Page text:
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      Buzz September 20, 2016 at 12:06 pm

      The BAC tried to get PPB to implement a program like this about 20 years ago. That effort went nowhere.

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      Andy K September 20, 2016 at 2:10 pm

      Bike riding cops are extremely limited in what they can do and the equipment they have at their disposal, but could nab red light runners and distracted drivers in the central city with ease.

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        Eric Leifsdad September 20, 2016 at 2:59 pm

        They might need a rack and panniers rather than a tiny seat bag with a CO2 canister in it? Add a 3kW motor + battery, tires a couple inches bigger than 23mm, full suspension and we would still be hundreds of pounds, hp, and tens of thousands of dollars south of a motorcycle with at least 40mph top speed and the ability to move one block in any direction in about 6 seconds. It would need to be licensed, have lights+siren, and officers might want some armor similar to their motorcycle kit, but something between foot patrol and motorcycle cop would be good right now.

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        Dan A September 21, 2016 at 7:40 am

        They could stop drivers as they roll up to intersections on their phones. You can even do that on foot.

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    bikeninja September 19, 2016 at 10:18 am

    I agree with the quote from Neil at the bottom of the post. Just look at todays article on Oregon Live about the automobile carnage that took place over the weekend in Western Oregon. We tend to focus just on the Deaths caused by automobiles to vulnerable road users and ignore the even greater carnage caused by automobile drivers to each other, truly horrifying.

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      Chris I September 19, 2016 at 10:39 am

      Humans were not meant to move so fast under their own control. Our senses and reaction times are insufficient and our bodies are not designed to handle the forces of the inevitable impact.

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        B. Carfree September 19, 2016 at 1:08 pm

        Just give us a few more generations and we’ll all look like Graham, the car-crash adapted human. As a population, we’re already adopting his overall round shape.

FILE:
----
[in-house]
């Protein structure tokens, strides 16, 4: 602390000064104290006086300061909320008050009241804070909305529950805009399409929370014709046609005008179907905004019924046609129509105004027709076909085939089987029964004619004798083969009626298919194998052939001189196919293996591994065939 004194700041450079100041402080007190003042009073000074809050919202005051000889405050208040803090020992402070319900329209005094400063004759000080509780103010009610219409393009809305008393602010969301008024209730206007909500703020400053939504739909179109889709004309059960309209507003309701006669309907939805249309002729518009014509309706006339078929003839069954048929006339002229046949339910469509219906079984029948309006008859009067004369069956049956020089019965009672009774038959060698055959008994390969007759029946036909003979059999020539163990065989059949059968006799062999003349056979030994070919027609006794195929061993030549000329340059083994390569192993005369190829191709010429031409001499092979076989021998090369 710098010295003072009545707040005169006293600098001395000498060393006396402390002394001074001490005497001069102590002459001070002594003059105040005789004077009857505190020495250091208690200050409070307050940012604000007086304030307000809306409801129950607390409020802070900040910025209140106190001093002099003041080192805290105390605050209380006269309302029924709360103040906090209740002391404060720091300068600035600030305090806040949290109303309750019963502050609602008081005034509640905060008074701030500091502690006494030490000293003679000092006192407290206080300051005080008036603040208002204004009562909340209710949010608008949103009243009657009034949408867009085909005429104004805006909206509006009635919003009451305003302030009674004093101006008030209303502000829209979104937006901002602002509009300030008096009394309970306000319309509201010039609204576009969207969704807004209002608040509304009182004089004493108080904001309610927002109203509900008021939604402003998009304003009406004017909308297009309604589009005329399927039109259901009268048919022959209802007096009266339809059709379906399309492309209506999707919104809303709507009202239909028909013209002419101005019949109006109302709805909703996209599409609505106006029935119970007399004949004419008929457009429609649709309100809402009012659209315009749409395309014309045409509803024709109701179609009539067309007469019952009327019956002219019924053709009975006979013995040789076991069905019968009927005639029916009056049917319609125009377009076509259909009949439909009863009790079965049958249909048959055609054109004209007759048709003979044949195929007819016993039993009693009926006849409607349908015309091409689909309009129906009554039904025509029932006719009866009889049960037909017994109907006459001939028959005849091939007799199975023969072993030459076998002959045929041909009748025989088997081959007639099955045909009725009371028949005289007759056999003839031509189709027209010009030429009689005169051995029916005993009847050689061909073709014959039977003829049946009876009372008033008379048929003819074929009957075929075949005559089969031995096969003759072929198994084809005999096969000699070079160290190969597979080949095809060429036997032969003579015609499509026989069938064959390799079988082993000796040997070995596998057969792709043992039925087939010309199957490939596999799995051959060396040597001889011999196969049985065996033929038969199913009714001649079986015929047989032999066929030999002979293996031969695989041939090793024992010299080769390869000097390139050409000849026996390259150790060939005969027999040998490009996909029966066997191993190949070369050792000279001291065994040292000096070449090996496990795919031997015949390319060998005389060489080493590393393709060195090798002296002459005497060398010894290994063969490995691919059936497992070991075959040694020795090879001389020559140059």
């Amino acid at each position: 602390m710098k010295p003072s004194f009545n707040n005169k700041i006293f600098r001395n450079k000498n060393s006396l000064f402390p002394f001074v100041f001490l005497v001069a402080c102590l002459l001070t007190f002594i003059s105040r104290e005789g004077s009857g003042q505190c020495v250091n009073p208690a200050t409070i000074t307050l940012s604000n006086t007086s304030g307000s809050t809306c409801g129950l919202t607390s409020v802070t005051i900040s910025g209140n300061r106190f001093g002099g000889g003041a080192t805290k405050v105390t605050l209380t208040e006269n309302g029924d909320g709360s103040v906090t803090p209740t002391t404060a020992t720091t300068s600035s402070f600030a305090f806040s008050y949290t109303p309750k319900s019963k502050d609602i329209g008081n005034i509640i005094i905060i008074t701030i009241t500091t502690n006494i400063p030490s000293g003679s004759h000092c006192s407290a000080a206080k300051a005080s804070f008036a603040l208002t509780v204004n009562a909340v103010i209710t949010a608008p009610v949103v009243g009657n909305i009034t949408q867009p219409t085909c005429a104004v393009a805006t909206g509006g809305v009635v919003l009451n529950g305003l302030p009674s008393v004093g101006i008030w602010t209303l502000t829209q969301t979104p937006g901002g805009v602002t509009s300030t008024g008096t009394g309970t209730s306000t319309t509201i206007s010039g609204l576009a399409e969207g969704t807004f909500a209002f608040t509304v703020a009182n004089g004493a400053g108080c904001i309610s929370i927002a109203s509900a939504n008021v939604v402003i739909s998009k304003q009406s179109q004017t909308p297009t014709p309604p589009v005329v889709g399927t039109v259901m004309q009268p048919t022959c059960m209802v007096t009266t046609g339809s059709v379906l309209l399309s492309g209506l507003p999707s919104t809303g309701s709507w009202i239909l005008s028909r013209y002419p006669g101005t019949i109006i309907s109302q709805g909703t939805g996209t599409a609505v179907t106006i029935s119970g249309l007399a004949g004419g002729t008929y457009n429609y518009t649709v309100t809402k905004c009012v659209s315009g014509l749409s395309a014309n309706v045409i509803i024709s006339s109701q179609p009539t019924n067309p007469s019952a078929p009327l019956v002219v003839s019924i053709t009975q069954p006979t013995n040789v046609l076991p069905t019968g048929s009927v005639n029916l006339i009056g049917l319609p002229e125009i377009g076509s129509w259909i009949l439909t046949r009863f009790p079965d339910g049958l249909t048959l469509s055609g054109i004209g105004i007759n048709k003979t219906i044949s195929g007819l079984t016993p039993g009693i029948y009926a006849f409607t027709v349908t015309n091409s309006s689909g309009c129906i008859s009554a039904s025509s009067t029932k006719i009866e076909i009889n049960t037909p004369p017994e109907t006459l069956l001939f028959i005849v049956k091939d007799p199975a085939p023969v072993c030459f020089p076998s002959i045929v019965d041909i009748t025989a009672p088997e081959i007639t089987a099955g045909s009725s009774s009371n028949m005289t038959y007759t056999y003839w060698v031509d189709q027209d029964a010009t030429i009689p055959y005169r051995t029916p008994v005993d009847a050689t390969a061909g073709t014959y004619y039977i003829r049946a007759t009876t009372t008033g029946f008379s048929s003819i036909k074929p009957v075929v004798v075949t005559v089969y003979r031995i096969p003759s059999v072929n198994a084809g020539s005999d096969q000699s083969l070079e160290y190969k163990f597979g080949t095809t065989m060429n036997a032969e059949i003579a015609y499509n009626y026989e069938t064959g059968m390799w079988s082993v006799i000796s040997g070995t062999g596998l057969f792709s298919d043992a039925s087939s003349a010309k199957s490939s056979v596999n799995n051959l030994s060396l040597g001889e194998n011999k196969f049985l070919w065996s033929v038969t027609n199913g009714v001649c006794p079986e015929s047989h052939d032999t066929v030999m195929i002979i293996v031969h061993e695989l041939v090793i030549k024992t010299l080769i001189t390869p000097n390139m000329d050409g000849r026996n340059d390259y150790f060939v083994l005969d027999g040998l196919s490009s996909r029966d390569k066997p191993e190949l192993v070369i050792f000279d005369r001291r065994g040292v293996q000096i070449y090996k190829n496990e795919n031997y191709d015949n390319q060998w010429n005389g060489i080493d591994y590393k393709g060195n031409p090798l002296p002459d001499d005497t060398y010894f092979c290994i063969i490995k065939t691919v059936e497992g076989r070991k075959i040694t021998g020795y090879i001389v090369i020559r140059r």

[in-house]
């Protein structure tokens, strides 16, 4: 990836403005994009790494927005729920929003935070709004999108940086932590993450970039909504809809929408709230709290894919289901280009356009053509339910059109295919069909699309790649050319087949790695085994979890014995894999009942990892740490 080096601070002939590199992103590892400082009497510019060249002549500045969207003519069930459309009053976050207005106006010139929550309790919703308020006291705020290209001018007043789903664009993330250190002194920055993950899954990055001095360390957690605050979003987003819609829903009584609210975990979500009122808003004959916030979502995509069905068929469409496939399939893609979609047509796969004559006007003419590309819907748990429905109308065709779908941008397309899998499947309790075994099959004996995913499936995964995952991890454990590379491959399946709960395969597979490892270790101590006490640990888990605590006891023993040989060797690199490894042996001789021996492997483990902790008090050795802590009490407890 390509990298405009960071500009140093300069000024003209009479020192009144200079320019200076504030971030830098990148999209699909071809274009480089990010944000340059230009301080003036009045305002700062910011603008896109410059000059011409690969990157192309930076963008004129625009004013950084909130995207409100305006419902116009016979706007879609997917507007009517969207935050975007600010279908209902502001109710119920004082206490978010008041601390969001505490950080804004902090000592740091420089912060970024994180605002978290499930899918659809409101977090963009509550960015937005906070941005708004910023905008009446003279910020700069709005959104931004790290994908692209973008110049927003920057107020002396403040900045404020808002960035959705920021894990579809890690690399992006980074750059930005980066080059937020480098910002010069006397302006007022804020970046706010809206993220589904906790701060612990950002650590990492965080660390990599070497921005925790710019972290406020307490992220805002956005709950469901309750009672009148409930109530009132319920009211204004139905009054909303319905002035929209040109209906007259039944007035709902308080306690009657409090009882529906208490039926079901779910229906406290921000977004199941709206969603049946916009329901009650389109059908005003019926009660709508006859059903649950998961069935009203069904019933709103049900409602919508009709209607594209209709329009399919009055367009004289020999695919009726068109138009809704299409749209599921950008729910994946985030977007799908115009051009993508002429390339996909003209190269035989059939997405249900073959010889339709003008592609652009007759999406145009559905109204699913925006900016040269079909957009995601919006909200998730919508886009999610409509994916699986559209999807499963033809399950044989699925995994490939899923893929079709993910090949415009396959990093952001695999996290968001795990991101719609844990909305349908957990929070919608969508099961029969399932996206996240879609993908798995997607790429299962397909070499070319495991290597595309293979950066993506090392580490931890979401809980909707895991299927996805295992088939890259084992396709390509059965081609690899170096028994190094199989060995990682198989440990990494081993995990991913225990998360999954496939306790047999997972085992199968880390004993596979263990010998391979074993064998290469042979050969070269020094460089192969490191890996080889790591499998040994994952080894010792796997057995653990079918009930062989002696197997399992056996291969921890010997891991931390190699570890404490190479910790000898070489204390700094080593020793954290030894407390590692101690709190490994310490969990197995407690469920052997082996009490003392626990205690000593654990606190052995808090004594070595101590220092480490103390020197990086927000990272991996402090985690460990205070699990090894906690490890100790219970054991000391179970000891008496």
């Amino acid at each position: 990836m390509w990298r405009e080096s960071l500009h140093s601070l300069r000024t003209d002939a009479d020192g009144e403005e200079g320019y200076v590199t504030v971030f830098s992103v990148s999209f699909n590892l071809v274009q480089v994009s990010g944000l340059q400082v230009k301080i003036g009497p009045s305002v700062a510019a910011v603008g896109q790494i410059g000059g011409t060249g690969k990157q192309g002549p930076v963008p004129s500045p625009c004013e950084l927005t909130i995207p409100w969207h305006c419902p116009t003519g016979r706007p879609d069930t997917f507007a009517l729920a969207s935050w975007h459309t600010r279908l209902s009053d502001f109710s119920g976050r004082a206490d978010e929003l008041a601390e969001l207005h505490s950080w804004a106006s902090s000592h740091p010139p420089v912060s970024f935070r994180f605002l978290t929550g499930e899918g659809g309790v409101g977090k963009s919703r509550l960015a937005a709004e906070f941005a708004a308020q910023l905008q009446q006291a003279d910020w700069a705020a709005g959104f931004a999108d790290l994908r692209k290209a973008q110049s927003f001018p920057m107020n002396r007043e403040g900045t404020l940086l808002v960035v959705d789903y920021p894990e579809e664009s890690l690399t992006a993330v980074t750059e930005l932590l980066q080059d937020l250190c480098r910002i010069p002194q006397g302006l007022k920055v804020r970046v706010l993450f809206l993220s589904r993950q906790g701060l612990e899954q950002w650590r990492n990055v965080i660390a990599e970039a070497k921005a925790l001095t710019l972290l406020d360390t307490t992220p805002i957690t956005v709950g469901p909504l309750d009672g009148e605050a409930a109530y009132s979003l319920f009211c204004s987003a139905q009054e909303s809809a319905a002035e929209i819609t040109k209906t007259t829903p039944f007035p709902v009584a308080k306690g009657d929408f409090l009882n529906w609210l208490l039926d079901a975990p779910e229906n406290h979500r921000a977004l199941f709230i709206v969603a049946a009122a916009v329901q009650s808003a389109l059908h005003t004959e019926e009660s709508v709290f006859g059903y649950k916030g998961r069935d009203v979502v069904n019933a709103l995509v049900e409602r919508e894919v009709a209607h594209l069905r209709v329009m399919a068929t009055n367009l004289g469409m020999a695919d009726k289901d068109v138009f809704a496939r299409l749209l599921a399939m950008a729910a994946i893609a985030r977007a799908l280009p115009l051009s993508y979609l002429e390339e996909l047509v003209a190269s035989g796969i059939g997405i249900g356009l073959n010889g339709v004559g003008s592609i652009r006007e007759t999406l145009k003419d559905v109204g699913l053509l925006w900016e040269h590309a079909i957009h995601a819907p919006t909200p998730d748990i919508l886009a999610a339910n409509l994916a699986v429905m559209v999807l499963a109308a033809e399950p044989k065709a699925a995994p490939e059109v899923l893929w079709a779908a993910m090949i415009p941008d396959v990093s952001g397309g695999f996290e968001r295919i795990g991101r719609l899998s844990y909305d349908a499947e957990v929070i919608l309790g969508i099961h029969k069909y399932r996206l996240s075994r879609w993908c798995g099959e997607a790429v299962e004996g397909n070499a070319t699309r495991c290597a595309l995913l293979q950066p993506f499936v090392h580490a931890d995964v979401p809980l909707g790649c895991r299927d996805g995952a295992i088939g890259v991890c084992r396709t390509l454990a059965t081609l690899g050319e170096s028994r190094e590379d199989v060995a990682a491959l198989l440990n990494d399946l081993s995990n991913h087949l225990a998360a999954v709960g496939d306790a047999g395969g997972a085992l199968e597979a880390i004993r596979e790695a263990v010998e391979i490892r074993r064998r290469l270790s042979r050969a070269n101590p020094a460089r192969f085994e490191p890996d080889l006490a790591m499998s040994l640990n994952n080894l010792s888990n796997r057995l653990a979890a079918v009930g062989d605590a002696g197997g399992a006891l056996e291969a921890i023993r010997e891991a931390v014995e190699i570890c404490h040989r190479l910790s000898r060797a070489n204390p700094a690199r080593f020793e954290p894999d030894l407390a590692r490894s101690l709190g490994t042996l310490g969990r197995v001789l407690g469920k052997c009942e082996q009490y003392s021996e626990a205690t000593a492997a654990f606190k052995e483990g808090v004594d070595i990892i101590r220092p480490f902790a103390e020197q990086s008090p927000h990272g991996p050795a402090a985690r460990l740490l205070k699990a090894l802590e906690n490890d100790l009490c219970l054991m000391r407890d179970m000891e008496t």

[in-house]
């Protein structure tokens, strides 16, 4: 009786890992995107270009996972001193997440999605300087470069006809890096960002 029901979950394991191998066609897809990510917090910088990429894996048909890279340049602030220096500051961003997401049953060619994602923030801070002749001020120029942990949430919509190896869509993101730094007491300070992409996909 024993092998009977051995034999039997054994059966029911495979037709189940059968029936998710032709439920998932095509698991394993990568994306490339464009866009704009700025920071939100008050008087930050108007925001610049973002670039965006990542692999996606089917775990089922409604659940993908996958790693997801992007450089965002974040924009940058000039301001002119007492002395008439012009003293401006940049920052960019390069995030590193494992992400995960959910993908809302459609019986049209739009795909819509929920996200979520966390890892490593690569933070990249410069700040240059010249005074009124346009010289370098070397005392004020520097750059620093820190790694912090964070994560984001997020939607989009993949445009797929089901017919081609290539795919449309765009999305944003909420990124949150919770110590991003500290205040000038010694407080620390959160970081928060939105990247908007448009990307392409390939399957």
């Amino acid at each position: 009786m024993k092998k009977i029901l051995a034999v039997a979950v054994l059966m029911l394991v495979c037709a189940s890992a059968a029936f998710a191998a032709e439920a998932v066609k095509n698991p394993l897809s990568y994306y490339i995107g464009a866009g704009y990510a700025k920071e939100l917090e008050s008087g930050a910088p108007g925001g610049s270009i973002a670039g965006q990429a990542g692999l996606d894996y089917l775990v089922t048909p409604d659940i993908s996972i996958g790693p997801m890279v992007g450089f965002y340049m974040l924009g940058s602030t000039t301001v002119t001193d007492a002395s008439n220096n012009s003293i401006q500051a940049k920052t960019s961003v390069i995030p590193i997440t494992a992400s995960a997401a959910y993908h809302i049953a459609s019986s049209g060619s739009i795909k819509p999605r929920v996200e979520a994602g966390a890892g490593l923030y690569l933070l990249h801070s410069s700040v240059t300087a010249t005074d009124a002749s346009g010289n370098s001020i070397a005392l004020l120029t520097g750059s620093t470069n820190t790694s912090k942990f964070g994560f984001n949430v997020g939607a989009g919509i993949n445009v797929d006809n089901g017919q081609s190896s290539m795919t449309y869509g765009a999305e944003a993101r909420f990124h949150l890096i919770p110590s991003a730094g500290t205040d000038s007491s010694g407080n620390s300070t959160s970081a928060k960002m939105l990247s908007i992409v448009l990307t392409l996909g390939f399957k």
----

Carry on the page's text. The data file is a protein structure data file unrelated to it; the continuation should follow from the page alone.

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    Gwenevere September 19, 2016 at 10:19 am

    I got to see a presentation about what Burlington is doing in terms of Tactical Urbanism last week at the Pro Walk/Pro Bike/Pro Place conference. It was inspiring and so amazing to see how productive things can be when everyone comes together.

    I also got to hear about A LOT of communities who’s cities have no interest whatsoever in making changes that way. And people were asking a million and one questions about how we at Better Block PDX have gotten so much done.

    I think we are at a point right now where we are leading the movement, even though we here can find a million valid things to complain about. I’m excited to see where the tactical urbanism thing goes across the US and world because it’s booming right now and people are at a point where we need to take advantage of the momentum!

    Remember, if you are ever interested in helping out with our Better Block PDX projects, email betterblockpdx@gmail.com and let us know!!

    -Gwen

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    9watts September 19, 2016 at 10:20 am

    Weren’t we just talking about fault assignment in situations like this, here?

    “We needed to do something about driver behaviour,” he said. “In about 98% of cases [the collision] was down to driver action, it was nothing to do with the cyclist.”

    (From the first link in the Roundup above.)

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    bikeninja September 19, 2016 at 10:29 am

    I agree with the e-bike article. I think e-bikes are great and need to be encouraged as anything that gets people out of their gas guzzling death machines is welcome. But as they get more common and faster I think that it is inevitable that they will need to be classified more like a moped than as a bike.